Episode 115 :: Sean Faircloth :: Attack of the Theocrats

| May 6, 2012 | 1 Comment

Sean Faircloth

Sean Faircloth returns to speak with us about his new book, Attack of the Theocrats, and his new role with the Richard Dawkins Foundation.

Question: what does secular Buddhism have to do with politics? Or, maybe more accurately, what does politics have to do with secular Buddhism? The answer is quite alot, at least in the United States, as it turns out. The unfortunate fact is that secular Buddhists’ right to practice as they see fit is every bit as threatened as those same rights of Buddhists from more traditional settings, as Hindus, as Muslims, as… atheists.

This is not a topic we talk about very much, this separation of church and state, and that may be putting our freedoms at risk. As a practicing Buddhist, I imagine the idea of a Christian biblical flood being taught as science in the classroom to your children might not sit so well with you. But for many others, the response is, “what’s the big deal?” We’re just not in the habit of questioning the privilege one religious view enjoys over other religious views, or non-religious views.

What those same supporters of unscientific ideas like intelligent design fail to realize is that by opening the door to one religious ideological stance, they open the door to them all — including ones with which they disagree. Protecting this separation between our choices in what we find personally uplifting, and how we govern as a society, protects all of us.

Sean Faircloth served five terms in the Maine Legislature, served on the Judiciary and Appropriations Committee, and was elected Majority Whip by his colleagues. In two years as Executive Director of Secular Coalition for America, Faircloth conceived and led the Secular Decade plan, a specific strategic vision for resecularizing American government. As Director of Strategy and Policy for the Richard Dawkins Foundation for Science and Reason, Faircloth will expand his strategic efforts on behalf of the entire secular movement, speak regarding policy issues, discuss the ideas in his book, and seek innovative ways to improve the secular movement. Faircloth has spoken around the United States about separation of church and state, the Constitution, children’s policy, obesity policy, and sex crime law.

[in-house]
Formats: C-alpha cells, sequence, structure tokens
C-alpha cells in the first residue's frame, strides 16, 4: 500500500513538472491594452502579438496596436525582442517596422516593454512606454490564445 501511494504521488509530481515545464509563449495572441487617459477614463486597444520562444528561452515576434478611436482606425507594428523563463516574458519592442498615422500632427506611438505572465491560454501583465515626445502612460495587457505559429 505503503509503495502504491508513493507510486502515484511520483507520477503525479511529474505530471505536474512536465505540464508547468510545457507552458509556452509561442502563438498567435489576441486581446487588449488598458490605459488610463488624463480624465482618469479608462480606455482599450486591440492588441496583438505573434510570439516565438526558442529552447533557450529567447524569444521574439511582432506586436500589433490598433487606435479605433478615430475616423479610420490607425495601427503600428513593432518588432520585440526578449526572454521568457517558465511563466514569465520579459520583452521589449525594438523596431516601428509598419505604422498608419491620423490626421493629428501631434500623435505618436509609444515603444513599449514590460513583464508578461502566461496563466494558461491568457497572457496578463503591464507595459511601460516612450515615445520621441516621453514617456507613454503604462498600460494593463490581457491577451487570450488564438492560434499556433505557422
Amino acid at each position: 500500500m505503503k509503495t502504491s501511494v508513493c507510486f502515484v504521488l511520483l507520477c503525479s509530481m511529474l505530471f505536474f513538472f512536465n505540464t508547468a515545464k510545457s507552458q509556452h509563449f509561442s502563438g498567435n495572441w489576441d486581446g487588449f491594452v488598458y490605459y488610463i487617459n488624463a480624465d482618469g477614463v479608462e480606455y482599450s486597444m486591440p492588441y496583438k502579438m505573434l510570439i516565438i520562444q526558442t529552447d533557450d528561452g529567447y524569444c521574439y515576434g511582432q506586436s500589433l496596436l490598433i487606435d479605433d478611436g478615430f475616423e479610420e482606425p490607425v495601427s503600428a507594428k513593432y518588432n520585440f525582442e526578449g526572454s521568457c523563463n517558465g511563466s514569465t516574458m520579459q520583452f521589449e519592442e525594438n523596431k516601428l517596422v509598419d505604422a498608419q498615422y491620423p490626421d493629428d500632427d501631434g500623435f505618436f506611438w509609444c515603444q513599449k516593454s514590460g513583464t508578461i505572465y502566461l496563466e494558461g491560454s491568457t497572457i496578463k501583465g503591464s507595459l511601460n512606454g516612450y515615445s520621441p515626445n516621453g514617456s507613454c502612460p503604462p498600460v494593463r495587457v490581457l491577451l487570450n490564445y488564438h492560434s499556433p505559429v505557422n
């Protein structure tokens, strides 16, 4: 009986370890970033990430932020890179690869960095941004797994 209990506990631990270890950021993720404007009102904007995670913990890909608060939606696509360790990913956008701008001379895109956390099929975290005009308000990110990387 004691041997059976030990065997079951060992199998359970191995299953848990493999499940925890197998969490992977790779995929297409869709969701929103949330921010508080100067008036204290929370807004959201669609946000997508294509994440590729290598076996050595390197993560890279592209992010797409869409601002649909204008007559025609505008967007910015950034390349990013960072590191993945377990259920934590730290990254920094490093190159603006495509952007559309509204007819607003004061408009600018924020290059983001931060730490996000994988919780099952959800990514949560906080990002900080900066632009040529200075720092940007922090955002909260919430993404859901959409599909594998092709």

So, sit back, relax, and have a nice Mint Julep.

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Music for This Episode

Shakuhachi Meditations

Shakuhachi Meditations

The music heard in the middle of the podcast is from Rodrigo Rodriguez’s CD, Shakuhachi Meditations. The tracks used in this episode are:

  • Shunyata

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Category: Book Reviews, The Secular Buddhist Podcast

Ted Meissner

About the Author ()

Ted Meissner is the host of the podcast Present Moment: Mindfulness Practice and Science. He has been a meditator since the early 90’s, has been interviewed for Books and Ideas, Mindful Lives, and The Whole Leader podcasts, spoken about mindfulness with various groups including Harvard Humanist Hub, and has written for Elephant Journal and The International Journal of Whole Person Care. He is the Executive Director of the Secular Buddhist Association, host of the SBA’s official podcast The Secular Buddhist, and is on the Advisory Board for the Spiritual Naturalist Society. Ted’s background is in the Zen and Theravada traditions, he is a regular speaker on interfaith panel discussions, and is interested in examining the evolution of contemplative practice in contemporary culture. Ted teaches Mindfulness Based Stress Reduction (MBSR) at the Center for Mindfulness in Medicine, Health Care & Society, where he is the Manager of Online Programming and Community Development.

Comments (1)

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  1. Tom Alan says:

    I’ve always felt that there’s an inherent weakness in theocratic politics. It became obvious when religious figures entered the political realm that they had become targets for the editorial cartoonists, just like politicians. Pat Robertson was flabbergasted that he was not being treated like “reverend clergy” while running for president. When religious leaders like Robertson publicly aligned themselves with the Republicans, thinking that this would add glory to the GOP, it was just a matter of time until the Republicans looked silly, thus diminishing the glory of religion. Fox network is no longer content with using Pat Robertson as a comic figure. Jesus Christ himself is a comic figure on shows like Family Guy. The image of Jesus is considered no more sacred than the image of a politician.

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